Published August 12, 2021
Bernard Okai’s assignment for the UB Medical Student Day of Service proved to be near and dear to his heart.
Okai and fellow first-year medical students at the Jacobs School of Medicine and Biomedical Sciences helped make beds for Sleep in Heavenly Peace, a nonprofit that constructs and delivers beds and bedding for Buffalo families in need.
Okai can relate.
“I didn’t have a bed as a child,” says Okai, who grew up in the West African nation of Ghana. “I had to sleep on the floor with my cousins in a small space.”
Sleep in Heavenly Peace, which operates out of a factory-like setting at the Eastern Hills Mall in Clarence, New York, was one of six Day of Service sites; the other five were in the city of Buffalo.
While medical students don’t pick their Day of Service assignments, Okai was happy to end up where he did.
“I connect with this personally,” Okai says. “I know how it feels to grow up without a bed. Volunteering here and helping other people feels great.”
Okai came to the United States in 2016 as his family settled in Rochester, New York. He finished high school at Rochester Early College International High School and then earned his undergraduate degree in biochemistry from SUNY Brockport.
“Doing this for others and seeing a better future — to go home to a better bed, compared to what I had — it’s just very personal for me. I’m very happy to be here and very happy to help this organization,” Okai says.
The volunteer opportunity came about in a fortuitous way.
David A. Milling, MD, senior associate dean for student and academic affairs and associate professor of medicine, is the personal physician of Jerry Sheldon, Buffalo chapter president for Sleep in Heavenly Peace.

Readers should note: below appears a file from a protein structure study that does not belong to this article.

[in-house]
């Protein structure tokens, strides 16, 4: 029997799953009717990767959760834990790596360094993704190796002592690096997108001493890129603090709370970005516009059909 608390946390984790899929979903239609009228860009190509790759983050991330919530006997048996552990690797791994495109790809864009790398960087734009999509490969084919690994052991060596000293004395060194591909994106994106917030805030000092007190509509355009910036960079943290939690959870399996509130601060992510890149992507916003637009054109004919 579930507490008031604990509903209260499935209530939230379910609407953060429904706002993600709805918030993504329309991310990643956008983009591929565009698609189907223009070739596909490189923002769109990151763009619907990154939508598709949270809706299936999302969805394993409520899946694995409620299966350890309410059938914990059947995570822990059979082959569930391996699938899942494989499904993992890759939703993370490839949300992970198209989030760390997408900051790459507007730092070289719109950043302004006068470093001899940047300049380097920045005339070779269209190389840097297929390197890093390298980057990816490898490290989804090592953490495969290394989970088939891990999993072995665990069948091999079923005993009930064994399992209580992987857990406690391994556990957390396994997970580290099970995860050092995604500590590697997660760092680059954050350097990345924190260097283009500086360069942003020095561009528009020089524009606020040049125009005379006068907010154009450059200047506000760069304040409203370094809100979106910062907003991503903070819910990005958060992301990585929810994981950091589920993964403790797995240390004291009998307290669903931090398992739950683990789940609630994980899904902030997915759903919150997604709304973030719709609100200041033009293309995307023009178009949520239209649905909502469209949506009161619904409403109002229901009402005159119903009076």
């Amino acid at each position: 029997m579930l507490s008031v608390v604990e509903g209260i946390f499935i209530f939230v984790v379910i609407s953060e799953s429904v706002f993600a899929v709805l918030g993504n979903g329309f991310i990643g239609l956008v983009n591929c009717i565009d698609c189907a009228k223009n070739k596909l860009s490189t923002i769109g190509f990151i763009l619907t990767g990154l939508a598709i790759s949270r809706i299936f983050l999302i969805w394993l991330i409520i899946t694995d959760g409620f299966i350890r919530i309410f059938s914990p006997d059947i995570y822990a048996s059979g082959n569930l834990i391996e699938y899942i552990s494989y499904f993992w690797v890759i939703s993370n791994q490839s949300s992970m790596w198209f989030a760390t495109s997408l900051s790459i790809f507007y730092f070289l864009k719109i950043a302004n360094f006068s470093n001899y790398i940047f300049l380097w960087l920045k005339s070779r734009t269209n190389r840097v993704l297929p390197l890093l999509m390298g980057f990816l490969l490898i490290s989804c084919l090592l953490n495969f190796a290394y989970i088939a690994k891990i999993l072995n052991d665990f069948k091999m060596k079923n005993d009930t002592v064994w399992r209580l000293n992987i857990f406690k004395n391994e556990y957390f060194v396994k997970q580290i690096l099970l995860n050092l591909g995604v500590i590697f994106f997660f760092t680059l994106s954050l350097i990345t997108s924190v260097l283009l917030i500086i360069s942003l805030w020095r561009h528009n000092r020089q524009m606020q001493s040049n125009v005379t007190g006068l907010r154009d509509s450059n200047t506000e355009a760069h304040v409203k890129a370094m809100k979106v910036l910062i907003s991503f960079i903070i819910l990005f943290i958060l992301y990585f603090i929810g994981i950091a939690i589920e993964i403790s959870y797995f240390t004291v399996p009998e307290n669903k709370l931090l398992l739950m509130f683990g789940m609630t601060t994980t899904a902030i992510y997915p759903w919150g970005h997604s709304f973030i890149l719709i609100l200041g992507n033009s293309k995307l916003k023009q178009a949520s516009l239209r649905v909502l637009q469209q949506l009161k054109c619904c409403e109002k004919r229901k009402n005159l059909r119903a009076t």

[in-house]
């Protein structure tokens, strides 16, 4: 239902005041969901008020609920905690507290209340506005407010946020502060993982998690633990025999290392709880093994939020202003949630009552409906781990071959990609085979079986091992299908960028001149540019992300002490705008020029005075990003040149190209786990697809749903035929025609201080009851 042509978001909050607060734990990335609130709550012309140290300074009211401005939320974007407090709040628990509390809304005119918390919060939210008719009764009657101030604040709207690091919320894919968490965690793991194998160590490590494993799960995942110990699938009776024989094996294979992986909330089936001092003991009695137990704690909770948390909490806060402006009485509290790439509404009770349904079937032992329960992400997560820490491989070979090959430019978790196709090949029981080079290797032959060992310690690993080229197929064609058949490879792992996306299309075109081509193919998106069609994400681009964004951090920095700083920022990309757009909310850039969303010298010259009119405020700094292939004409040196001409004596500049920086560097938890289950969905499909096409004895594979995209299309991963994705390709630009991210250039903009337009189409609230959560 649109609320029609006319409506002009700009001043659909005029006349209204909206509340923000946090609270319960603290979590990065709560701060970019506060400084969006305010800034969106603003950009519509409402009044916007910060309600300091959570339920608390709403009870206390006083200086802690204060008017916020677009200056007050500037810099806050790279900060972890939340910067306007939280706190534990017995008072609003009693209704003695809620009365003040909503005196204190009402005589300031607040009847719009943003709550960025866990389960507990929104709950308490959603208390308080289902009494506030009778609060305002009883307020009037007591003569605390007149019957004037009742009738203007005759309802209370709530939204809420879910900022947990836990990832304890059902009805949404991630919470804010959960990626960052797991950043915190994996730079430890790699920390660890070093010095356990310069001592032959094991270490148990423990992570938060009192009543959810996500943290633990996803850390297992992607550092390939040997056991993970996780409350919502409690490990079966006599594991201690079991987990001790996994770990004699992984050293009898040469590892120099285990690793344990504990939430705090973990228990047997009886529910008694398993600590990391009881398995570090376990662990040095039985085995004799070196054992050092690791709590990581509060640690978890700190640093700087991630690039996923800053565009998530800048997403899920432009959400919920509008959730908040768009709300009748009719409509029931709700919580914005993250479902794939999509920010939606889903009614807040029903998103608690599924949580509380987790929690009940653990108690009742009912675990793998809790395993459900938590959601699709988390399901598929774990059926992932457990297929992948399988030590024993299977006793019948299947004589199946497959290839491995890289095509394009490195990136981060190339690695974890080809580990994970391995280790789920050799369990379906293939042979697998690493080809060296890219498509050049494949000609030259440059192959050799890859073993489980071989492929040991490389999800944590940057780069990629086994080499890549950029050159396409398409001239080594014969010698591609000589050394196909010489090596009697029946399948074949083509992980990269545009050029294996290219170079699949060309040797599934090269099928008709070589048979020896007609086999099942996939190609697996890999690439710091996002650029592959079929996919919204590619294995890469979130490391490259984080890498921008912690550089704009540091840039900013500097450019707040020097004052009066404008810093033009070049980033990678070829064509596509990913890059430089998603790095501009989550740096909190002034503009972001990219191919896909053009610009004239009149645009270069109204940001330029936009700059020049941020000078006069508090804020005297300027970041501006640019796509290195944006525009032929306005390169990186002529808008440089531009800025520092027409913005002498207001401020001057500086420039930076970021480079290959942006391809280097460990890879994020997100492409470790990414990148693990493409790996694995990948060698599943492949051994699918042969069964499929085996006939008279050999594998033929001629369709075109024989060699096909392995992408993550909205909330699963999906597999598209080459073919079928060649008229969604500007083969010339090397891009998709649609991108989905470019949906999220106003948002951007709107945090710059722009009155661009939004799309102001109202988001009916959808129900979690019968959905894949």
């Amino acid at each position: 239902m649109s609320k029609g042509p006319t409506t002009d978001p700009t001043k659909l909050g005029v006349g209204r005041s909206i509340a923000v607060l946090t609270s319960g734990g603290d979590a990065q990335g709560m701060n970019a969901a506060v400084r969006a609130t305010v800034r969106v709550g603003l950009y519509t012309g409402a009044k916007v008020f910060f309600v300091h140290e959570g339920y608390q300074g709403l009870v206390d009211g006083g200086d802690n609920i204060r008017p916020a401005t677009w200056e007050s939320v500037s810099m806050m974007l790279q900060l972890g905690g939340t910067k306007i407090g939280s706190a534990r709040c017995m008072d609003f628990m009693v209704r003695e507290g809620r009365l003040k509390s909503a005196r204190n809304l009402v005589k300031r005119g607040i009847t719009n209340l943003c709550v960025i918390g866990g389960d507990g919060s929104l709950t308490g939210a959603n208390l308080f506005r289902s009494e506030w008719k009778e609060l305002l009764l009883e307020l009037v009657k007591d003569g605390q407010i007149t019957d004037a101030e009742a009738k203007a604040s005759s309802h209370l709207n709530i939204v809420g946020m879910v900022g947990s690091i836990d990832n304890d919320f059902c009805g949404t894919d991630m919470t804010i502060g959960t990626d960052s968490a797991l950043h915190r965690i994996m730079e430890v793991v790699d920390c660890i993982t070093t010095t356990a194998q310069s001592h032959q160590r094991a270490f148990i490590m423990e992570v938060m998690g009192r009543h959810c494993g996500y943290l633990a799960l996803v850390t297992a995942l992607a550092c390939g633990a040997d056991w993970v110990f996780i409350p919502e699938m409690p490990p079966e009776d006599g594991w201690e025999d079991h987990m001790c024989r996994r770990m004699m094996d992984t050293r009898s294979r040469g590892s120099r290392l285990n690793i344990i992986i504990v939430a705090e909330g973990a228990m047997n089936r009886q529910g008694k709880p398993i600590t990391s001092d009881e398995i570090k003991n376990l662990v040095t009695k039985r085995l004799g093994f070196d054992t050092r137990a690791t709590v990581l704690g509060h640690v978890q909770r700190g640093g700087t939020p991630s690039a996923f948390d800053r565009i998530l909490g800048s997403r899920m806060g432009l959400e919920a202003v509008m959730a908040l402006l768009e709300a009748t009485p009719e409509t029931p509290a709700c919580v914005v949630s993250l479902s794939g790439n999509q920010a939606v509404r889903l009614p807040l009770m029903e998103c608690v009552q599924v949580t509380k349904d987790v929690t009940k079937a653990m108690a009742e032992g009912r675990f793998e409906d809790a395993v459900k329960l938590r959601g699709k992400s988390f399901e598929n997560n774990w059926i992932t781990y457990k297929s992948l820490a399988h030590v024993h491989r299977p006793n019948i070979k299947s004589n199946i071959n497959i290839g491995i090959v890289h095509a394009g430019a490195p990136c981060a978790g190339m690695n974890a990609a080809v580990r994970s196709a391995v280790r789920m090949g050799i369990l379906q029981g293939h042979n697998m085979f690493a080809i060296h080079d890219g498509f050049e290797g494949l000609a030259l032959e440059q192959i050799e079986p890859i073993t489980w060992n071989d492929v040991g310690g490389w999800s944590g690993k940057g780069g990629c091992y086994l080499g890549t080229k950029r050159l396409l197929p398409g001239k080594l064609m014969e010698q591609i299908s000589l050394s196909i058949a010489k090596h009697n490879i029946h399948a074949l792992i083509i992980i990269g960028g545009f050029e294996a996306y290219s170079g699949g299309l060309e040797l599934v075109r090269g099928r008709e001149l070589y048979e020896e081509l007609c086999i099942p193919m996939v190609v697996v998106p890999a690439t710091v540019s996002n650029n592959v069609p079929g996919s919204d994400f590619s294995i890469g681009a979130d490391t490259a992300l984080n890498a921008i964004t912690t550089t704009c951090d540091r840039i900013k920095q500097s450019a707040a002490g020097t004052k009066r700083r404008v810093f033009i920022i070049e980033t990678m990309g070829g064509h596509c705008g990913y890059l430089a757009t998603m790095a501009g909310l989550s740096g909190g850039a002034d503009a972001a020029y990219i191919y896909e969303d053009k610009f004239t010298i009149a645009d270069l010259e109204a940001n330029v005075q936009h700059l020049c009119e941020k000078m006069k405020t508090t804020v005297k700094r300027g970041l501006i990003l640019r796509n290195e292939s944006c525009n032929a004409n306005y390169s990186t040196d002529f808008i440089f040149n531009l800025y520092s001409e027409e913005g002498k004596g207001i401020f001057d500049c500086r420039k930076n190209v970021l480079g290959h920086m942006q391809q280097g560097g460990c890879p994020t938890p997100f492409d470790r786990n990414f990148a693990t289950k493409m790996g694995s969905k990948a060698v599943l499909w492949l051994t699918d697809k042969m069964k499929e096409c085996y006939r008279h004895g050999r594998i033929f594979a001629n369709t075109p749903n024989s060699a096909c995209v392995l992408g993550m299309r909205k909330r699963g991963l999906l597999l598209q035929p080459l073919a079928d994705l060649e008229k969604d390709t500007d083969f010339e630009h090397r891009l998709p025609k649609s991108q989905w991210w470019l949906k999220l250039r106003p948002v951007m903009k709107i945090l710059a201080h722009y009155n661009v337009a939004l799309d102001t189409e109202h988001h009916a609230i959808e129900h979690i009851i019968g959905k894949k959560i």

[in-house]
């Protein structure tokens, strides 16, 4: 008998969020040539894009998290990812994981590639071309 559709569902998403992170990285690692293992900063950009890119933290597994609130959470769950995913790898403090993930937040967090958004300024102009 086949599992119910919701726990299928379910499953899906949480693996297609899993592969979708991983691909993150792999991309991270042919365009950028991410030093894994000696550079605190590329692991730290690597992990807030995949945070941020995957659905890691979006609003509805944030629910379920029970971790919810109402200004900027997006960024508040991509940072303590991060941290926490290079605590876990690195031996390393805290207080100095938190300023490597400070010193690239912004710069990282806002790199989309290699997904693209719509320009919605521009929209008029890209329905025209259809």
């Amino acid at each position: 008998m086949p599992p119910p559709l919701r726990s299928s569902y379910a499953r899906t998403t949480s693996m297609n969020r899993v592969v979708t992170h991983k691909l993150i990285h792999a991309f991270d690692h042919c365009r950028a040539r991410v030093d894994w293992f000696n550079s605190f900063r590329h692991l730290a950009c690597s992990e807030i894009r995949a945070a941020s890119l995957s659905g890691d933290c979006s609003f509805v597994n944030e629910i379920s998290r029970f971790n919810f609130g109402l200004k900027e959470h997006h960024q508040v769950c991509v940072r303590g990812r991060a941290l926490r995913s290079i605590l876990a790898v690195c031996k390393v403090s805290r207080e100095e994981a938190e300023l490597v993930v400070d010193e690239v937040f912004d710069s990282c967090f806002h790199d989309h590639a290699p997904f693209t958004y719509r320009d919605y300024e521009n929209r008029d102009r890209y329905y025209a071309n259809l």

“When I was at my last physical, Dr. Milling asked me what I was doing. When I told him about this organization, he said he would love to get the medical students from the Jacobs School to come here and volunteer,” says Sheldon, whose son, Matthew Sheldon, MD, earned his medical degree from the Jacobs School in 2009 and is now a clinical assistant professor of urology.
“It fit with our philosophy regarding service, so I was eager to have the medical students participate,” Milling says.
The Buffalo chapter — which started making beds a little over a year ago — has built 705 beds and delivered 581 as of July 31.
“Most groups that come in to volunteer don’t realize how big a problem this is in our community. We think there are as many as 10,000 kids in Western New York who don’t have beds,” Sheldon says. “Sleep is so important for child development, and for many they’re not getting a good night’s sleep — they’re on the floor, they’re on the couch, they’re with mom or dad, they may be on an air mattress that may or may not have air in it. I’ve seen a lot of heartbreaking things.”
The medical students and other community groups — along with a dedicated core of 30 to 40 regular volunteers — are helping to change that narrative.
“I hope this is the beginning of what could be a long-term relationship with the Jacobs School,” Sheldon says.